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CJ: Far from normal in Wilma's aftermath

A family from Boynton Beach, Fla., describes the aftermath of the hurricane

Editor's note: Gena McCown of Boynton Beach, Fla., describes the aftermath of Hurricane Wilma on her community, which is 55 miles north of Miami. This essay was submitted Thursday, Oct. 27

On any given morning, from my apartment window, I awake to the sounds of people hustling and bustling as they rush out to work.  My husband being one of them, a quick kiss and out the door he goes.  I follow shortly after, joining the parents on the road to drop children off at school.  Traffic is tough, there never seems to be enough time.  I come back home with my littlest, who isn't school aged yet, and go about my day.  The traffic of the neighborhood is at all hours, people coming home from work for a quick lunch break, moms with their children, retirees walking their dogs, school buses, taxi cabs, and new tenants checking out the model apartments to determine if they want to live here.  It is business as usual... but not today.

This morning I awoke to the hum of generators echoing through the neighborhood and chainsaws ripping through the downed trees.  The smell of gasoline from the equipment replaces the light salty air, and enters my windows.  All the windows are open because it has been 48 hours so far without power, without phone, and terrible cellular reception.  It has been 48 hours since the eye wall of Hurricane Wilma first began to rush by South Florida.  My husband is here, because there is no reporting to work this week.  My oldest is home, because there is no school this week.  It is hardly business as usual.

The good news is that there are a few stores with power!  We get dressed, load up the kids and drive.  Not because we need anything but mainly because we just want something to do, something to get us out of the house.  What luck was in store for us as we approached Wal Mart.  Traffic was too bad, despite there being no streetlights.  As we enter we see the food center is OPEN and serving HOT meals.  My husband gets in line for a HOT pizza to bring home, as the children and I shop for anything.  We restock on our non-perishables, as we have heard by this point it could be many weeks without power.  We luck out on trying to find a camping stove, they are all sold out, but luck would allow us the last chaffing dish in the store.  We come home enjoying the pizza, and dropping over a second pie to our neighbors. 

We take stock of the neighborhood.  Trees are down everywhere and cars are smashed, some beyond repair.  We try and get a decent cellular reception to get in touch with family to ensure all are okay.  Good news from the relatives, some damage but all are ok and accounted for.  The children play outside in the thankfully cool air from the cold front that followed the hurricane, while we discuss how we are going to handle household things during the weeks without power.  We discuss the new house we are in the process of buying, at this point we can't get in touch with our realtor, the sellers, the mortgage office or the inspector who is supposed to be inspecting the home this week.  Not even knowing if that home still is standing, or what condition it is in.  We spend our evening playing board games by candlelight again and enjoying another night of soup for dinner.  Finally it is just too dark, too quite to stay awake.  We head to bed.  Usually in the evenings, we hear cars coming and going at all hours due to the variety of ages and people who live here.  Not tonight, we are under curfew and the neighborhood is quiet and pitch black.  The one advantage to having no city lights, is the beautiful showing of stars in the night sky.  Breathtaking.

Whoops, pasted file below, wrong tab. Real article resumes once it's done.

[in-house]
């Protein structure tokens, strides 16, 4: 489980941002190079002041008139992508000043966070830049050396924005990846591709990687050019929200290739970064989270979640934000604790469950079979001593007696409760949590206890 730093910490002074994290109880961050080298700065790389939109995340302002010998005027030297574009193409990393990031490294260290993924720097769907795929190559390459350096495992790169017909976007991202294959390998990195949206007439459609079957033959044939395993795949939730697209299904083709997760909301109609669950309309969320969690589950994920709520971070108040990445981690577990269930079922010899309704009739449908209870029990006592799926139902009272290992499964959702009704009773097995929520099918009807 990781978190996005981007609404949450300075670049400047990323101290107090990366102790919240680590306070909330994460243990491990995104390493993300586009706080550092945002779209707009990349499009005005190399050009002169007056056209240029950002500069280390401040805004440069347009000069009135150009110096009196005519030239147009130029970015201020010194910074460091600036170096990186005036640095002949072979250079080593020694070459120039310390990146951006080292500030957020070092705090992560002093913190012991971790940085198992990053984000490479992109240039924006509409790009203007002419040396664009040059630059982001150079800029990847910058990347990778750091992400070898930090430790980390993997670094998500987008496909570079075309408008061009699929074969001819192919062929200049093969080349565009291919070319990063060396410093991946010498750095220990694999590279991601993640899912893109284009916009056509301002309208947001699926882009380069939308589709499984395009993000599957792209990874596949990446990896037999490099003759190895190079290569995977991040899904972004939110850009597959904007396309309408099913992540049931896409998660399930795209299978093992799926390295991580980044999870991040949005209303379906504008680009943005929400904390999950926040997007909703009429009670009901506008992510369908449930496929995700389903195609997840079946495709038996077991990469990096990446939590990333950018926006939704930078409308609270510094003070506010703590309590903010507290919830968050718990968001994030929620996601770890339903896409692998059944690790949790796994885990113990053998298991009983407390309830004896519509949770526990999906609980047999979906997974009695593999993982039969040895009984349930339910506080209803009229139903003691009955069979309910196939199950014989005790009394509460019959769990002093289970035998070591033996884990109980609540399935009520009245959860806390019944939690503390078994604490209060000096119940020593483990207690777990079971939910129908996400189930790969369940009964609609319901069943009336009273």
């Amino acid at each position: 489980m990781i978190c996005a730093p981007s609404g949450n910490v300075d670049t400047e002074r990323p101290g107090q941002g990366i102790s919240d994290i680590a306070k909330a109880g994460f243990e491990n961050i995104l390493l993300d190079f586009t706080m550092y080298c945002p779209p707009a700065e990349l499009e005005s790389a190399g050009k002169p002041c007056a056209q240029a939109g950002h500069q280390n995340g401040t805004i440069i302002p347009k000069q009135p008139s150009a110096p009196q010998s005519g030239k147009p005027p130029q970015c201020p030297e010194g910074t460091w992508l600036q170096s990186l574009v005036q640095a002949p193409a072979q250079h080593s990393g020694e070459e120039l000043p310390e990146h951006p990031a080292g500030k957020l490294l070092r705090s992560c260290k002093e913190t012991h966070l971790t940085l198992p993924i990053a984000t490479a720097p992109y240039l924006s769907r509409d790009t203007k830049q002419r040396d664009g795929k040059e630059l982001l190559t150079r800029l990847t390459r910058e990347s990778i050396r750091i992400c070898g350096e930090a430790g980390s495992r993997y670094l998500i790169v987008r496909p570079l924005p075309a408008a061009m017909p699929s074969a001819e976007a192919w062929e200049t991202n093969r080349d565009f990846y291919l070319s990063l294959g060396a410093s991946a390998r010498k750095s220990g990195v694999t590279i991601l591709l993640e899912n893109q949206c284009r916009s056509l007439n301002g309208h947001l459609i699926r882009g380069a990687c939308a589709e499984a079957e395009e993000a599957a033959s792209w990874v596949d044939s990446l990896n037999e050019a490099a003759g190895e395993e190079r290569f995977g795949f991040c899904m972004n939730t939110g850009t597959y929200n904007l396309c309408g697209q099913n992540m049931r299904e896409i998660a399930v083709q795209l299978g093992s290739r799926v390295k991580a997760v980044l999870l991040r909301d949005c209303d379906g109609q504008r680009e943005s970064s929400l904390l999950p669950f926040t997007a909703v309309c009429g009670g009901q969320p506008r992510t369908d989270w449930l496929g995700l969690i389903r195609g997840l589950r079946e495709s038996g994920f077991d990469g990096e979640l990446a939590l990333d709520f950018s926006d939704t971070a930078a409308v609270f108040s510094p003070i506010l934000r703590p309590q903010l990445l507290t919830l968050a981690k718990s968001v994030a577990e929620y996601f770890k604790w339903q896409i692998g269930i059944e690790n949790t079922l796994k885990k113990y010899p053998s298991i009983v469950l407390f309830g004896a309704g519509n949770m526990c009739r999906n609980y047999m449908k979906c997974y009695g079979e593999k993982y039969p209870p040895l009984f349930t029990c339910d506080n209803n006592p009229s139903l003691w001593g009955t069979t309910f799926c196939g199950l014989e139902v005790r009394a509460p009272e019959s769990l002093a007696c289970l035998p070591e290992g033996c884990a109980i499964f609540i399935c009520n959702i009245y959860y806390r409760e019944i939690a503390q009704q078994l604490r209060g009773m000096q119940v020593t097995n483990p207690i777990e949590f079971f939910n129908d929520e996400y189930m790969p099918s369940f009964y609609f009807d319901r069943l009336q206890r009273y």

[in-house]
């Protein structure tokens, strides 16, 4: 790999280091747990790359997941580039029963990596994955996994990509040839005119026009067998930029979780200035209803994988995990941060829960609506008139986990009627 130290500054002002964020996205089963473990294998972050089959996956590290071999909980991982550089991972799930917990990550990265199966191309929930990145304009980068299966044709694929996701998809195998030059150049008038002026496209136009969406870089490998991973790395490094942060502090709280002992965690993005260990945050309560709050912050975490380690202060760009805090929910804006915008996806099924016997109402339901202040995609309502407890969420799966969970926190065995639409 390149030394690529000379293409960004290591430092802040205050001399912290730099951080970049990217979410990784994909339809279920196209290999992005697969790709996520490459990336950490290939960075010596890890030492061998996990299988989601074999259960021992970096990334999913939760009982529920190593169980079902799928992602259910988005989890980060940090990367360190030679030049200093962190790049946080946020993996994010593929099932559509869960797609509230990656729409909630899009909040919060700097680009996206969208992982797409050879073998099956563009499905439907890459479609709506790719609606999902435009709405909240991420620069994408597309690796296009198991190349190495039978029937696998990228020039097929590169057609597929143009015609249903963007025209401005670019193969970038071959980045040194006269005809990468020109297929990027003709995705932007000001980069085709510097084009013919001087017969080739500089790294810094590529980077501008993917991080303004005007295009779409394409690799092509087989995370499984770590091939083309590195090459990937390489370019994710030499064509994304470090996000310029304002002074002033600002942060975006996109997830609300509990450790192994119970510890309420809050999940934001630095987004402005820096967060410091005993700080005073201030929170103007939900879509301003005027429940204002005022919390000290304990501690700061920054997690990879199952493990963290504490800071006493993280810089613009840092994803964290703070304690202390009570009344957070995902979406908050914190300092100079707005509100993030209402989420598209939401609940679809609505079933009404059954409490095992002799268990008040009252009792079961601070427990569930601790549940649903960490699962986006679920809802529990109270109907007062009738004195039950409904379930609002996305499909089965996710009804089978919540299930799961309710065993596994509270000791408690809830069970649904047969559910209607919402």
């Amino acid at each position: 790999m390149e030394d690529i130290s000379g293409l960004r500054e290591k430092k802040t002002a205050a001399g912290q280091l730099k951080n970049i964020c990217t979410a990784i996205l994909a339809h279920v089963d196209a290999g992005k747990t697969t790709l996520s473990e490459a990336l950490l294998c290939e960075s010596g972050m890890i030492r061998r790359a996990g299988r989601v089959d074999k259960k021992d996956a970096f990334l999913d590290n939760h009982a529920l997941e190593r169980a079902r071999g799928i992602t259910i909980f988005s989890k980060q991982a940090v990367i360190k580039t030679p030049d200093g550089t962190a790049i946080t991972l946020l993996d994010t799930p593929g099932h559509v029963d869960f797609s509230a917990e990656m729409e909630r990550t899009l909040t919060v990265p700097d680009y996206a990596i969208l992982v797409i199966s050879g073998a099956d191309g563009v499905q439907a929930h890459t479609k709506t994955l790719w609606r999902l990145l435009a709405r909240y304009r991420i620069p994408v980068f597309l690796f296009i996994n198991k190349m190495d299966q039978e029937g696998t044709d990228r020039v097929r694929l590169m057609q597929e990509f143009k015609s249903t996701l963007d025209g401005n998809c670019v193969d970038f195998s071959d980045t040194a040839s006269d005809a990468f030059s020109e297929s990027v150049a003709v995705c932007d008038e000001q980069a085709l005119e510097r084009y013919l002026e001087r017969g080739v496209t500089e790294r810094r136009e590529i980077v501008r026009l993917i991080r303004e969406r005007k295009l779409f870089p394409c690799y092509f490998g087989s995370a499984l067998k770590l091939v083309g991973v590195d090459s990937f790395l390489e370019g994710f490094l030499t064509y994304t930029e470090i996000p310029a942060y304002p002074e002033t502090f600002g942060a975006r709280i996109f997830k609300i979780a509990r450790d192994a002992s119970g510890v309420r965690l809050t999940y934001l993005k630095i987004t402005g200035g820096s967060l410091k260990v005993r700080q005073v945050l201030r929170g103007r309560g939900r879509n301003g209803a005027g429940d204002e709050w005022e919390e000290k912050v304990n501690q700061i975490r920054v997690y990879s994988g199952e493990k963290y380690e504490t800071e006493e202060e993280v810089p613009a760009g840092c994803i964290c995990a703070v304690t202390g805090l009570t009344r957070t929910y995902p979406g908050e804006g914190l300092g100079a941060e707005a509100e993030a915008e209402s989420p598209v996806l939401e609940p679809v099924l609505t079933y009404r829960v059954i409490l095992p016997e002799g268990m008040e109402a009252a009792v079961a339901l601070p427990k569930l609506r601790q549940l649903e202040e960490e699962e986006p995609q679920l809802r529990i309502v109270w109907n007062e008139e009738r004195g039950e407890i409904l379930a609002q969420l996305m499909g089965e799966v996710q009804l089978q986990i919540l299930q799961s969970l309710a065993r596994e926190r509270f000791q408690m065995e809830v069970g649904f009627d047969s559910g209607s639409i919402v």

Around 1:30 a.m., we hear the strangest noise, something right out of a horror movie.  This loud crushing and snarling mechanical sound.  It takes a moment to sink in, but then suddenly light a bolt of lightening it hits us... the power is ON!  We have electricity!  The mangling sound was the sound of the AC units starting up, with all the branches and leaves that had fallen on them vibrating off the cases and leaves crunching inside the fan.  We are one of the lucky ones again!  First the hot pizza, second the chaffing dish and lady luck struck a third time as we felt the air conditioning flow in the house.  We were on the last of our ice, so we threw the cold items in the freezer and went back to bed.  Over 72 hours have passed, and we are heading back to business as usual in the neighborhood.  We have power, we have internet access, still no regular phone, still no strong cellular reception... but we are connected to the rest of the world once again.  The sound of chainsaws still to be heard in the early morning, but muffled by the sound of some people returning to work.  The gasoline and hums of generators are not to be found here.  Happy faces are seen on the faces of all you pass by as you are taking out the trash, checking for the morning paper or to see if the mail actually came today.  The apartment managers are taking stock of repairs that need to be made, residents are sharing stories and life resumes. 

Then you go down the street and see that life is far from resuming for many more.  We are a part of the few, the lucky.  We are blessed, and we are very thankful.

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